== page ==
Boston Red Sox: Why Carl Crawford Could Still Be Traded Post-Deadline

Benjamin KleinContributor IIIAugust 2, 2012

BOSTON, MA - JULY 31:  Carl Crawford #13 of the Boston Red Sox hits a two-run single in the fourth inning against the Detroit Tigers during the game on July 31, 2012 at Fenway Park in Boston, Massachusetts.  (Photo by Jared Wickerham/Getty Images)
Jared Wickerham/Getty Images

The Boston Red Sox decided to stick with Carl Crawford through the July 31 trade deadline, but that doesn’t mean that he won’t be traded before the season’s end.

All that the July 31 deadline means is that if a team decides to trade a player, that player doesn’t have to clear waivers beforehand. After July 31, things change up a little bit.

If a player is placed on waivers, the other 31 teams have 47 business-day hours to claim him, according to FanGraphs. If that player is claimed, the team can either work out a deal with the team who claimed him, they can just let that player go or they can take that player off of waivers. That same player can be placed on waivers again, but if he’s claimed he cannot be pulled off and therefore will be traded or let go.

Crawford was one of the players that Boston has placed on waivers, tweets Nick Cafardo of The Boston Globe.


Most everyone will be put on trade waivers over the next few weeks. Today it was Nick Punto and Carl Crawford.

— Nick Cafardo (@nickcafardo) August 1, 2012



Ken Rosenthal of FOX Sports also confirms that Crawford has been placed on waivers by the Red Sox.

Cafardo’s tweet came at around 5:00 p.m. on Wednesday, so we can approximate that the deadline for another team to claim Crawford would be around 4:00 p.m. on Friday. Cafardo notes that mostly everyone will be placed on waivers, but putting Crawford on is an exceptionally smart decision.

Whether Crawford gets claimed or he clears waivers, Boston is in a good position. If he’s claimed, they can work to trade him to a team that wants him right away. I still believe that the Red Sox will have to pay a chunk of his remaining contract—especially since he just signed before the start of the 2011 season—but there is a chance that the team who claims him could pay it as well.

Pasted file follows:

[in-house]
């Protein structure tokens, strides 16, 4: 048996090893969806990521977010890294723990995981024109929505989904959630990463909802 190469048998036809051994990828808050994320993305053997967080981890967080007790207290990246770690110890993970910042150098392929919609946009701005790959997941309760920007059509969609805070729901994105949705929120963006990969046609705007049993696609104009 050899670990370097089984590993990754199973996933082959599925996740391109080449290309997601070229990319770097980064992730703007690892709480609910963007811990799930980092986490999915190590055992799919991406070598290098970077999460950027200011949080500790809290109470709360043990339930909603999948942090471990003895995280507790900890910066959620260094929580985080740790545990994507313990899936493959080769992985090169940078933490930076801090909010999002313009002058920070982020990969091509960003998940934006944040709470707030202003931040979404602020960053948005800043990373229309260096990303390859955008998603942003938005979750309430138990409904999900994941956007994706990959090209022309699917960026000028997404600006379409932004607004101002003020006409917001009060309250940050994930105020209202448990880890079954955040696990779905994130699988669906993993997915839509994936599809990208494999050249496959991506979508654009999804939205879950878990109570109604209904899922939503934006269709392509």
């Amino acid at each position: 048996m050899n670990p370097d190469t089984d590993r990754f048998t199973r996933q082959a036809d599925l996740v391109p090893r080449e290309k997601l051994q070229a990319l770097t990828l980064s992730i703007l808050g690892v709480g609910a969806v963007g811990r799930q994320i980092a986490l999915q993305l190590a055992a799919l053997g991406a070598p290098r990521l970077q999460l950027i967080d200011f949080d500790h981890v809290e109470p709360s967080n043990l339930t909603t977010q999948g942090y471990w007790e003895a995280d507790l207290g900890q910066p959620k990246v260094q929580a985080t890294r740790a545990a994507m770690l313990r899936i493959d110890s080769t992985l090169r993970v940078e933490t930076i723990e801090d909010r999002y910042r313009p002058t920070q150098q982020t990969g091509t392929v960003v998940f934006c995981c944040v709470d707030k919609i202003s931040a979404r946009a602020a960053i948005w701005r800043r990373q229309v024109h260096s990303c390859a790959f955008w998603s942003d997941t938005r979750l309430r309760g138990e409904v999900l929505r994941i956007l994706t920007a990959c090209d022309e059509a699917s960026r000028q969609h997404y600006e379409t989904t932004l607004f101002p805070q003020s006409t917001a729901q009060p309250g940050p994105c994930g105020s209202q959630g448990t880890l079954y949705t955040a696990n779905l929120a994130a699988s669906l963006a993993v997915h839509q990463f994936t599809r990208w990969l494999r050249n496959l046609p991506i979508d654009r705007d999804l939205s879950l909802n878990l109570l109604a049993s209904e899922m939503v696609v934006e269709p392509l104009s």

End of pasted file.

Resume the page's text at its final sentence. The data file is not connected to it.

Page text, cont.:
Should Crawford go unclaimed, Boston then has the opportunity to work with teams who might have a little interest in him and don’t have to worry about another team intervening.

If Crawford was claimed and Boston didn’t feel that they could work out a deal with the team who claimed him, it would be interesting to see what Boston decided to do. Would they put him on waivers again knowing that they could lose him or wait until the offseason to possibly deal him?

A few days before the trade deadline, the Miami Marlins had been the only team to inquire about Crawford’s services, tweets Cafardo. This is just speculation, but maybe they would put in a claim for him. There are only a few teams with worse records than the Marlins, so that would give them leverage over other teams who could claim him.

Crawford is still just getting used to playing in the majors on a regular basis this season, but he does have an issue with his left elbow that probably will require Tommy John surgery at some point in the future, according to Brian MacPherson of The Providence Journal.

Crawford also has five more years left on his contract after 2012 which could be something a team likes in him or something that deters them from putting a claim in for him.

One thing that we will know for sure is that on Friday afternoon we’ll have a very good idea about what the future between Carl Crawford and the Boston Red Sox holds. Will he finish this season in Boston or elsewhere?